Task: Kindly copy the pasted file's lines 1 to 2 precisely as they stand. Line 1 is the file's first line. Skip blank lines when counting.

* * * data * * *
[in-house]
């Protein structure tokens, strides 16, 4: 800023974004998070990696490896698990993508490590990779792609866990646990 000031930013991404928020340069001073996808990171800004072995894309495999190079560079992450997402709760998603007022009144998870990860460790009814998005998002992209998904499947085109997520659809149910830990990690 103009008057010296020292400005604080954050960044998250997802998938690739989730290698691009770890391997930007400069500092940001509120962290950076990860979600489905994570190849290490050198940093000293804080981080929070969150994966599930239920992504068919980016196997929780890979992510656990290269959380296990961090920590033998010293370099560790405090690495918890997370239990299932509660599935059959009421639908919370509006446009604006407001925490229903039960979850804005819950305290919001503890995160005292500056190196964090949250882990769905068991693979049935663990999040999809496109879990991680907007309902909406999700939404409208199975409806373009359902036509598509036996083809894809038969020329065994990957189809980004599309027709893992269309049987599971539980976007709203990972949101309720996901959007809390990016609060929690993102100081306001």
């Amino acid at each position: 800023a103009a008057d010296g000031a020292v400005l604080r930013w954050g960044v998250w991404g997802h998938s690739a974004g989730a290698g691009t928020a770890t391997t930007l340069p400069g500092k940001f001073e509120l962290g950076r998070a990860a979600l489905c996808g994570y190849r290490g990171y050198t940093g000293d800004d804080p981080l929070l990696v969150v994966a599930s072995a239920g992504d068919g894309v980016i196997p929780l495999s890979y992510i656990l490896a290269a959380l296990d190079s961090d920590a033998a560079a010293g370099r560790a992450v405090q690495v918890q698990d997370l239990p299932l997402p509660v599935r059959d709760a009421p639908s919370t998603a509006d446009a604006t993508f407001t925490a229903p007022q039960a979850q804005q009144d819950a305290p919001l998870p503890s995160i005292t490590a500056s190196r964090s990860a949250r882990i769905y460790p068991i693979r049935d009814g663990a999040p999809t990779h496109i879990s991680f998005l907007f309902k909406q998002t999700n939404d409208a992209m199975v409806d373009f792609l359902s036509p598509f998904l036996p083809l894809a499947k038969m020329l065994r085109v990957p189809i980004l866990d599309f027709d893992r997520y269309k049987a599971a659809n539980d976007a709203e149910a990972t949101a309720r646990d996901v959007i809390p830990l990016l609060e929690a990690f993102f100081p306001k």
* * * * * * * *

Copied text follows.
[in-house]
């Protein structure tokens, strides 16, 4: 800023974004998070990696490896698990993508490590990779792609866990646990 000031930013991404928020340069001073996808990171800004072995894309495999190079560079992450997402709760998603007022009144998870990860460790009814998005998002992209998904499947085109997520659809149910830990990690 103009008057010296020292400005604080954050960044998250997802998938690739989730290698691009770890391997930007400069500092940001509120962290950076990860979600489905994570190849290490050198940093000293804080981080929070969150994966599930239920992504068919980016196997929780890979992510656990290269959380296990961090920590033998010293370099560790405090690495918890997370239990299932509660599935059959009421639908919370509006446009604006407001925490229903039960979850804005819950305290919001503890995160005292500056190196964090949250882990769905068991693979049935663990999040999809496109879990991680907007309902909406999700939404409208199975409806373009359902036509598509036996083809894809038969020329065994990957189809980004599309027709893992269309049987599971539980976007709203990972949101309720996901959007809390990016609060929690993102100081306001």